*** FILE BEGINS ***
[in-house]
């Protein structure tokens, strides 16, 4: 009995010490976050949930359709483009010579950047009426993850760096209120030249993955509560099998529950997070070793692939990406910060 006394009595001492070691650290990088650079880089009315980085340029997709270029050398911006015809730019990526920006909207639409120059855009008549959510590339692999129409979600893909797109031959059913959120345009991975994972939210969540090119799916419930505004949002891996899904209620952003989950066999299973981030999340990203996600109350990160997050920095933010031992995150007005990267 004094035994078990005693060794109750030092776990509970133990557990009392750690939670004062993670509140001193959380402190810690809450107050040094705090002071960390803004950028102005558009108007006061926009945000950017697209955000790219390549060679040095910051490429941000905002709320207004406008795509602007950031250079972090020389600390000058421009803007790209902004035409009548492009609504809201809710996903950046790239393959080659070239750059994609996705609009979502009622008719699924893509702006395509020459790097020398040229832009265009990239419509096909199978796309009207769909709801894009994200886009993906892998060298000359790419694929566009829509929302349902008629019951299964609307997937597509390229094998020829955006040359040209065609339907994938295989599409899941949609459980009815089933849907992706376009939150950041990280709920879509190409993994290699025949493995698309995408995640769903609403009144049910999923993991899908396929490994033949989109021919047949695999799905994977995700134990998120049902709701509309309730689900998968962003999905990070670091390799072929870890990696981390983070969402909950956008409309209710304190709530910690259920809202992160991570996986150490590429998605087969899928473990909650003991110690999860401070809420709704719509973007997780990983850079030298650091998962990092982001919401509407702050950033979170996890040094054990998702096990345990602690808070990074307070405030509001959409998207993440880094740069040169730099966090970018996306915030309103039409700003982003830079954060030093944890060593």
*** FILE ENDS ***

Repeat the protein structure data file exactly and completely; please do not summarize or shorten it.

[in-house]
């Protein structure tokens, strides 16, 4: 009995010490976050949930359709483009010579950047009426993850760096209120030249993955509560099998529950997070070793692939990406910060 006394009595001492070691650290990088650079880089009315980085340029997709270029050398911006015809730019990526920006909207639409120059855009008549959510590339692999129409979600893909797109031959059913959120345009991975994972939210969540090119799916419930505004949002891996899904209620952003989950066999299973981030999340990203996600109350990160997050920095933010031992995150007005990267 004094035994078990005693060794109750030092776990509970133990557990009392750690939670004062993670509140001193959380402190810690809450107050040094705090002071960390803004950028102005558009108007006061926009945000950017697209955000790219390549060679040095910051490429941000905002709320207004406008795509602007950031250079972090020389600390000058421009803007790209902004035409009548492009609504809201809710996903950046790239393959080659070239750059994609996705609009979502009622008719699924893509702006395509020459790097020398040229832009265009990239419509096909199978796309009207769909709801894009994200886009993906892998060298000359790419694929566009829509929302349902008629019951299964609307997937597509390229094998020829955006040359040209065609339907994938295989599409899941949609459980009815089933849907992706376009939150950041990280709920879509190409993994290699025949493995698309995408995640769903609403009144049910999923993991899908396929490994033949989109021919047949695999799905994977995700134990998120049902709701509309309730689900998968962003999905990070670091390799072929870890990696981390983070969402909950956008409309209710304190709530910690259920809202992160991570996986150490590429998605087969899928473990909650003991110690999860401070809420709704719509973007997780990983850079030298650091998962990092982001919401509407702050950033979170996890040094054990998702096990345990602690808070990074307070405030509001959409998207993440880094740069040169730099966090970018996306915030309103039409700003982003830079954060030093944890060593």